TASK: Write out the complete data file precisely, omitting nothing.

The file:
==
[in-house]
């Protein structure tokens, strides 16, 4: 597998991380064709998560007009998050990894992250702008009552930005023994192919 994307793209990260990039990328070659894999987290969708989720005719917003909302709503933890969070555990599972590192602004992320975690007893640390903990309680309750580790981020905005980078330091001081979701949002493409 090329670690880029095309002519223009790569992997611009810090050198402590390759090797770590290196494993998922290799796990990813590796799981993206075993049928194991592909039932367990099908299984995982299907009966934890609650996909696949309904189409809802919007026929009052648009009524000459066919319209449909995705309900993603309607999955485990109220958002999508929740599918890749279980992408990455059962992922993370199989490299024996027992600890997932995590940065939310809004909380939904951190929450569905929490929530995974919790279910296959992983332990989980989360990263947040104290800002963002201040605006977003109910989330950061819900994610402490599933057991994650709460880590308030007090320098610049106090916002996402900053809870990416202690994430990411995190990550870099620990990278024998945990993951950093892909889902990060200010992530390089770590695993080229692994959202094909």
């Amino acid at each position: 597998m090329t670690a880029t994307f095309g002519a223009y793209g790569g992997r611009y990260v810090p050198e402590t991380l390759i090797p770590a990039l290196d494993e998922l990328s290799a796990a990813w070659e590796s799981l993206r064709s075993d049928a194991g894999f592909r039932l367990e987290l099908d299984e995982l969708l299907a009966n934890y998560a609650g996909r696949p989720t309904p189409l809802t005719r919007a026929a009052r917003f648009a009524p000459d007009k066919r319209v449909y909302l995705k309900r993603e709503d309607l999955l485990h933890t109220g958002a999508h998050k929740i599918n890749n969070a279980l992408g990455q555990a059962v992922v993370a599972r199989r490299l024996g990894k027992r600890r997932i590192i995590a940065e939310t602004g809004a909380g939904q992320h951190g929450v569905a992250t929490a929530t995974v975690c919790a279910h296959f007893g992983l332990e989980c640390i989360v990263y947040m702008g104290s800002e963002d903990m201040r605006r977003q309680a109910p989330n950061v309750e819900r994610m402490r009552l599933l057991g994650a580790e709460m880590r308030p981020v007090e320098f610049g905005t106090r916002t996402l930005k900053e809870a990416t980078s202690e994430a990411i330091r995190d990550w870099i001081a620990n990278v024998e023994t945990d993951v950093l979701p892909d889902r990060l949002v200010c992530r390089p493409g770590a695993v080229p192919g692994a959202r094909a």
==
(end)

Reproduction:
[in-house]
């Protein structure tokens, strides 16, 4: 597998991380064709998560007009998050990894992250702008009552930005023994192919 994307793209990260990039990328070659894999987290969708989720005719917003909302709503933890969070555990599972590192602004992320975690007893640390903990309680309750580790981020905005980078330091001081979701949002493409 090329670690880029095309002519223009790569992997611009810090050198402590390759090797770590290196494993998922290799796990990813590796799981993206075993049928194991592909039932367990099908299984995982299907009966934890609650996909696949309904189409809802919007026929009052648009009524000459066919319209449909995705309900993603309607999955485990109220958002999508929740599918890749279980992408990455059962992922993370199989490299024996027992600890997932995590940065939310809004909380939904951190929450569905929490929530995974919790279910296959992983332990989980989360990263947040104290800002963002201040605006977003109910989330950061819900994610402490599933057991994650709460880590308030007090320098610049106090916002996402900053809870990416202690994430990411995190990550870099620990990278024998945990993951950093892909889902990060200010992530390089770590695993080229692994959202094909």
């Amino acid at each position: 597998m090329t670690a880029t994307f095309g002519a223009y793209g790569g992997r611009y990260v810090p050198e402590t991380l390759i090797p770590a990039l290196d494993e998922l990328s290799a796990a990813w070659e590796s799981l993206r064709s075993d049928a194991g894999f592909r039932l367990e987290l099908d299984e995982l969708l299907a009966n934890y998560a609650g996909r696949p989720t309904p189409l809802t005719r919007a026929a009052r917003f648009a009524p000459d007009k066919r319209v449909y909302l995705k309900r993603e709503d309607l999955l485990h933890t109220g958002a999508h998050k929740i599918n890749n969070a279980l992408g990455q555990a059962v992922v993370a599972r199989r490299l024996g990894k027992r600890r997932i590192i995590a940065e939310t602004g809004a909380g939904q992320h951190g929450v569905a992250t929490a929530t995974v975690c919790a279910h296959f007893g992983l332990e989980c640390i989360v990263y947040m702008g104290s800002e963002d903990m201040r605006r977003q309680a109910p989330n950061v309750e819900r994610m402490r009552l599933l057991g994650a580790e709460m880590r308030p981020v007090e320098f610049g905005t106090r916002t996402l930005k900053e809870a990416t980078s202690e994430a990411i330091r995190d990550w870099i001081a620990n990278v024998e023994t945990d993951v950093l979701p892909d889902r990060l949002v200010c992530r390089p493409g770590a695993v080229p192919g692994a959202r094909a």